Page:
How Good Is a Tactical-Grade GNSS + INS (MEMS and FOG) in a 20-m Bathymetric Survey?
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How Good Is a Tactical-Grade GNSS + INS (MEMS and FOG) in a 20-m Bathymetric Survey?

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    This paper examines how tactical-grade Inertial Navigation Systems (INS), aided by Global Navigation Satellite System (GNSS) modules, vary from a survey-grade system in the bathymetric mapping in depths less than 20 m. The motivation stems from the advancements in sensor developments, measurement processing algorithms, and the proliferation of autonomous and uncrewed surface vehicles often seeking to use tactical-grade systems for high-quality bathymetric products. While the performance of survey-grade GNSS + INS is well-known to the hydrographic and marine science community, the performance and limitations of the tactical-grade micro-electro-mechanical system (MEMS) and tactical-grade fiber-optic-gyro (FOG) INS aided with GNSS require some study to answer the following questions: (1) How close or far is the tactical-grade GNSS + INS performance from the survey-grade systems? (2) For what survey order (IHO S-44 6th ed.) can a user deploy them? (3) Can we use them for navigation chart production? We attempt to answer these questions by deploying two tactical-grade GNSS + INS units (MEMS and FOG) and a survey-grade GNSS + INS on a survey boat. All systems collected data while operating a multibeam system with the lever-arm offsets accurately determined using a total station. The tactical-grade GNSS + INSs shared one pair of antennas for heading, while the survey-grade system used an independent antenna pair. We analyze the GNSS + INS results in sequence, examine the patch-test results, and the sensor-specific SBET-integrated bathymetric surfaces as metrics for determining the tactical-grade GNSS + INSs’ reliability. In addition, we evaluate the multibeam’s sounding uncertainties at different beam angles. The bathymetric surfaces using the tactical-grade navigation solutions are within 15 cm of the surface generated with the survey-grade solutions.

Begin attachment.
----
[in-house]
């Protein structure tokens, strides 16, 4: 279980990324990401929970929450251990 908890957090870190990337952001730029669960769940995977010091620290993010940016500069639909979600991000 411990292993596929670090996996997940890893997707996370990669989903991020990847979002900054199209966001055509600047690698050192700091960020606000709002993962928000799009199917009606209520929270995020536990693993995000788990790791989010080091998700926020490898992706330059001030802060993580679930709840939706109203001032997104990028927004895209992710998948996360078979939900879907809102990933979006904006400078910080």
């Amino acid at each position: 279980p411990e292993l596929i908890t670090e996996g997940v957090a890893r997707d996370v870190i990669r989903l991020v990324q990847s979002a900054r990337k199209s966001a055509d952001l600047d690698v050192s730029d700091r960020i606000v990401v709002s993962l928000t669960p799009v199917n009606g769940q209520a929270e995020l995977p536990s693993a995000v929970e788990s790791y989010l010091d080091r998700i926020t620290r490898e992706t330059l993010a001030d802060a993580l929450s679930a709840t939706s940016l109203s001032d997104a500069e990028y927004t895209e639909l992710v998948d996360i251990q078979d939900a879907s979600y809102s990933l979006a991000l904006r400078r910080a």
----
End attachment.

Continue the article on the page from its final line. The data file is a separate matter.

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    Sensors, 23(2), 754
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    CC BY
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